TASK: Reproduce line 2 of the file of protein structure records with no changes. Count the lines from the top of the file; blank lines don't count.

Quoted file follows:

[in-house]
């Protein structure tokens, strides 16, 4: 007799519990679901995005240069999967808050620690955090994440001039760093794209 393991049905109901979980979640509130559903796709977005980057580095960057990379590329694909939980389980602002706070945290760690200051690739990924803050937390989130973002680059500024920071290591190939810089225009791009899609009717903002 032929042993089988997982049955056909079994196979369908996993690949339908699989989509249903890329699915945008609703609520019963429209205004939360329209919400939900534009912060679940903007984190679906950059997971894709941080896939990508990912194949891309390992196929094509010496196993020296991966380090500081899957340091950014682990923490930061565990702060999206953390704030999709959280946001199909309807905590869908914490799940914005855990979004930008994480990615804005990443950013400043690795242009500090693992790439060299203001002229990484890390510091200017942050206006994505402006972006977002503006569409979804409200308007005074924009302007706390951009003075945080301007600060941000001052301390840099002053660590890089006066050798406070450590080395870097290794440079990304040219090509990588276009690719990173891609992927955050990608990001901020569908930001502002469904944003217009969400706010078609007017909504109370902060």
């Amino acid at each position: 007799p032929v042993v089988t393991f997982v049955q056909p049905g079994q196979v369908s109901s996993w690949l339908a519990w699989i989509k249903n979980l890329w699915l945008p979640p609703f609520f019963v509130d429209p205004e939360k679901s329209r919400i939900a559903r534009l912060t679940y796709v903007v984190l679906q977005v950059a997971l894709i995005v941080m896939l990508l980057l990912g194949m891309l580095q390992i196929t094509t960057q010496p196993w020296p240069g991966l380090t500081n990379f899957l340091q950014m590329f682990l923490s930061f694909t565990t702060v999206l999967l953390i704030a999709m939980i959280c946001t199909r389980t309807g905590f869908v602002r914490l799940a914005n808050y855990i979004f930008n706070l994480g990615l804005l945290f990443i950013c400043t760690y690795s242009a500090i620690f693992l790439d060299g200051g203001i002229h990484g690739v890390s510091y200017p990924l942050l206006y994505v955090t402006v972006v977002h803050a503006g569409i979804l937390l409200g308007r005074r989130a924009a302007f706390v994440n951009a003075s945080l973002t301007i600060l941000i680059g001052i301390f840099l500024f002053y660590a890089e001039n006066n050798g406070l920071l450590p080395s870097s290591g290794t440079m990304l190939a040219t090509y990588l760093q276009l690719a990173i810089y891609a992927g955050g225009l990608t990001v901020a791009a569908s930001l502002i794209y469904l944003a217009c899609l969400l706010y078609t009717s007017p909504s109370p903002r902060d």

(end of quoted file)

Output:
């Protein structure tokens, strides 16, 4: 007799519990679901995005240069999967808050620690955090994440001039760093794209 393991049905109901979980979640509130559903796709977005980057580095960057990379590329694909939980389980602002706070945290760690200051690739990924803050937390989130973002680059500024920071290591190939810089225009791009899609009717903002 032929042993089988997982049955056909079994196979369908996993690949339908699989989509249903890329699915945008609703609520019963429209205004939360329209919400939900534009912060679940903007984190679906950059997971894709941080896939990508990912194949891309390992196929094509010496196993020296991966380090500081899957340091950014682990923490930061565990702060999206953390704030999709959280946001199909309807905590869908914490799940914005855990979004930008994480990615804005990443950013400043690795242009500090693992790439060299203001002229990484890390510091200017942050206006994505402006972006977002503006569409979804409200308007005074924009302007706390951009003075945080301007600060941000001052301390840099002053660590890089006066050798406070450590080395870097290794440079990304040219090509990588276009690719990173891609992927955050990608990001901020569908930001502002469904944003217009969400706010078609007017909504109370902060």